Fresh out of undergrad and eager to build my professional portfolio, I took a night job translating calls for a Fortune 500 global finance company. The hours were brutal so after three years I decided to make a change and found an administrative job at a small international program within the Johns Hopkins University.
To better acquaint myself with my new role, I jumped at every opportunity to learn new skills and expand my professional knowledge base. I joined ad-hoc committees, served as staff-advisor to student groups, volunteered at events, and started researching people whom I admired professionally. Shortly thereafter, I met a woman in JHU’s senior leadership who worked in international affairs and asked for an informational interview.
Though the purpose of our interview was for me to learn about her educational and career path and to seek her thoughts on graduate school options that I was considering, it ended up being much more! Not only did she provide her sage advice, but she also offered to introduce me to more professionals like her. Almost immediately, I connected with professionals from each Johns Hopkins school, one of which was an Associate Dean at the Carey Business School, with whom I have remained in contact ever since.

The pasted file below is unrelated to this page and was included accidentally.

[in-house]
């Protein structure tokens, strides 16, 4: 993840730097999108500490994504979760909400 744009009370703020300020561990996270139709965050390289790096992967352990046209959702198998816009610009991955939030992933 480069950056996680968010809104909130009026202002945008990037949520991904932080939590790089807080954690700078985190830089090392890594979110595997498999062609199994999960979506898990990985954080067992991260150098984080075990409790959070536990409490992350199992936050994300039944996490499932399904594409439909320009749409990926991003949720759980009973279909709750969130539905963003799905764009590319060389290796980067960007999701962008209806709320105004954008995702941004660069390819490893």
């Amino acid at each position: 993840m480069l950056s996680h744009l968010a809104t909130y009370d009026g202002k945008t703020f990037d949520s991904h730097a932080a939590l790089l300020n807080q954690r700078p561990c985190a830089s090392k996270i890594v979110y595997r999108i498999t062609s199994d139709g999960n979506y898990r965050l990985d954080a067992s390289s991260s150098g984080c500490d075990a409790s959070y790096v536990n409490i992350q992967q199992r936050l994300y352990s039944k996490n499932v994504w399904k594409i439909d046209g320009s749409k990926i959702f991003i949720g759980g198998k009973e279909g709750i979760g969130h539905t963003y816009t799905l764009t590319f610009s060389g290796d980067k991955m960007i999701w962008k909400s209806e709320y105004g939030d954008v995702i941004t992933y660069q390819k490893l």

Fast forward to June of this year when I was finishing my MA in International Education Policy and looking to make another job change better suited to my increased skill level and expertise, I began my quest for a new job. After looking internally within Hopkins, I found an opening at the Carey Business School that seemed like it was written for me. After submitting my application, I sought my professional contact’s advice, as she had since left the school, and she advised that she would forward it onto one of her colleagues within Carey. It was not long after I found myself sitting in front of the position’s hiring manager for a formal interview that I began discussing my start date.
Though ultimately my credentials and professional experience landed me the position, it was through professional networking and recommendations between trusted colleagues that I got my foot in the door.
So my advice to all Carey students—future, past and present—is to never underestimate the power of networking. The person who you meet today could be the very person that helps you land your dream job years down the line.